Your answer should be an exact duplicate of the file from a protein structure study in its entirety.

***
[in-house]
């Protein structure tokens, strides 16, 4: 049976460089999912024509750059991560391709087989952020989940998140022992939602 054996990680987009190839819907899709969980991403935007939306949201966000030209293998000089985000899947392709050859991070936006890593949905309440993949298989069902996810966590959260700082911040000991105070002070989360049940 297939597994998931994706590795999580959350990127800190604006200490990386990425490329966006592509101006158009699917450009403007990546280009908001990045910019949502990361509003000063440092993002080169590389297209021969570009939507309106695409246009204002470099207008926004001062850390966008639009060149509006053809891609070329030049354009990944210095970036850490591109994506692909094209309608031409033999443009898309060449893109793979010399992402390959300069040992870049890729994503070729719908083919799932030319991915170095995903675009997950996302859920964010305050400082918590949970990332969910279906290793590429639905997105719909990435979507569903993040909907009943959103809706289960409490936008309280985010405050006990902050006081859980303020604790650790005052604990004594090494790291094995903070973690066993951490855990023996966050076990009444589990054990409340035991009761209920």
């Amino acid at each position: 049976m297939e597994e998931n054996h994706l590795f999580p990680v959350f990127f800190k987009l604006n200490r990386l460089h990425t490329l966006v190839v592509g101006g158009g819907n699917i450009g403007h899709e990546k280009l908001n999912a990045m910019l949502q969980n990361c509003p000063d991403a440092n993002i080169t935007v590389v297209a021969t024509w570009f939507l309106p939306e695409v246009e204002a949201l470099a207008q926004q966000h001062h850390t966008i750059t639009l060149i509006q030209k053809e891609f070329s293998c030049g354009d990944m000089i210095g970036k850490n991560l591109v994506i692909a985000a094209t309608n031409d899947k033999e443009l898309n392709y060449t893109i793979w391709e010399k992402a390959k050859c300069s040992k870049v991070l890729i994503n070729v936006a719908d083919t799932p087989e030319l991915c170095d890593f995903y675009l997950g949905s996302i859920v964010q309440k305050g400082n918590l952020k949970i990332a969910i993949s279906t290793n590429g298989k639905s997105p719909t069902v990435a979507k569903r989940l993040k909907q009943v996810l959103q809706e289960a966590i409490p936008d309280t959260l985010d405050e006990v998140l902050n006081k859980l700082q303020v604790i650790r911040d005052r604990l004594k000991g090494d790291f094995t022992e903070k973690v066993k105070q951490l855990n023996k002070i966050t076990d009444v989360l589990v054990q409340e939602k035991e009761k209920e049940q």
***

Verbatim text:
[in-house]
């Protein structure tokens, strides 16, 4: 049976460089999912024509750059991560391709087989952020989940998140022992939602 054996990680987009190839819907899709969980991403935007939306949201966000030209293998000089985000899947392709050859991070936006890593949905309440993949298989069902996810966590959260700082911040000991105070002070989360049940 297939597994998931994706590795999580959350990127800190604006200490990386990425490329966006592509101006158009699917450009403007990546280009908001990045910019949502990361509003000063440092993002080169590389297209021969570009939507309106695409246009204002470099207008926004001062850390966008639009060149509006053809891609070329030049354009990944210095970036850490591109994506692909094209309608031409033999443009898309060449893109793979010399992402390959300069040992870049890729994503070729719908083919799932030319991915170095995903675009997950996302859920964010305050400082918590949970990332969910279906290793590429639905997105719909990435979507569903993040909907009943959103809706289960409490936008309280985010405050006990902050006081859980303020604790650790005052604990004594090494790291094995903070973690066993951490855990023996966050076990009444589990054990409340035991009761209920």
């Amino acid at each position: 049976m297939e597994e998931n054996h994706l590795f999580p990680v959350f990127f800190k987009l604006n200490r990386l460089h990425t490329l966006v190839v592509g101006g158009g819907n699917i450009g403007h899709e990546k280009l908001n999912a990045m910019l949502q969980n990361c509003p000063d991403a440092n993002i080169t935007v590389v297209a021969t024509w570009f939507l309106p939306e695409v246009e204002a949201l470099a207008q926004q966000h001062h850390t966008i750059t639009l060149i509006q030209k053809e891609f070329s293998c030049g354009d990944m000089i210095g970036k850490n991560l591109v994506i692909a985000a094209t309608n031409d899947k033999e443009l898309n392709y060449t893109i793979w391709e010399k992402a390959k050859c300069s040992k870049v991070l890729i994503n070729v936006a719908d083919t799932p087989e030319l991915c170095d890593f995903y675009l997950g949905s996302i859920v964010q309440k305050g400082n918590l952020k949970i990332a969910i993949s279906t290793n590429g298989k639905s997105p719909t069902v990435a979507k569903r989940l993040k909907q009943v996810l959103q809706e289960a966590i409490p936008d309280t959260l985010d405050e006990v998140l902050n006081k859980l700082q303020v604790i650790r911040d005052r604990l004594k000991g090494d790291f094995t022992e903070k973690v066993k105070q951490l855990n023996k002070i966050t076990d009444v989360l589990v054990q409340e939602k035991e009761k209920e049940q």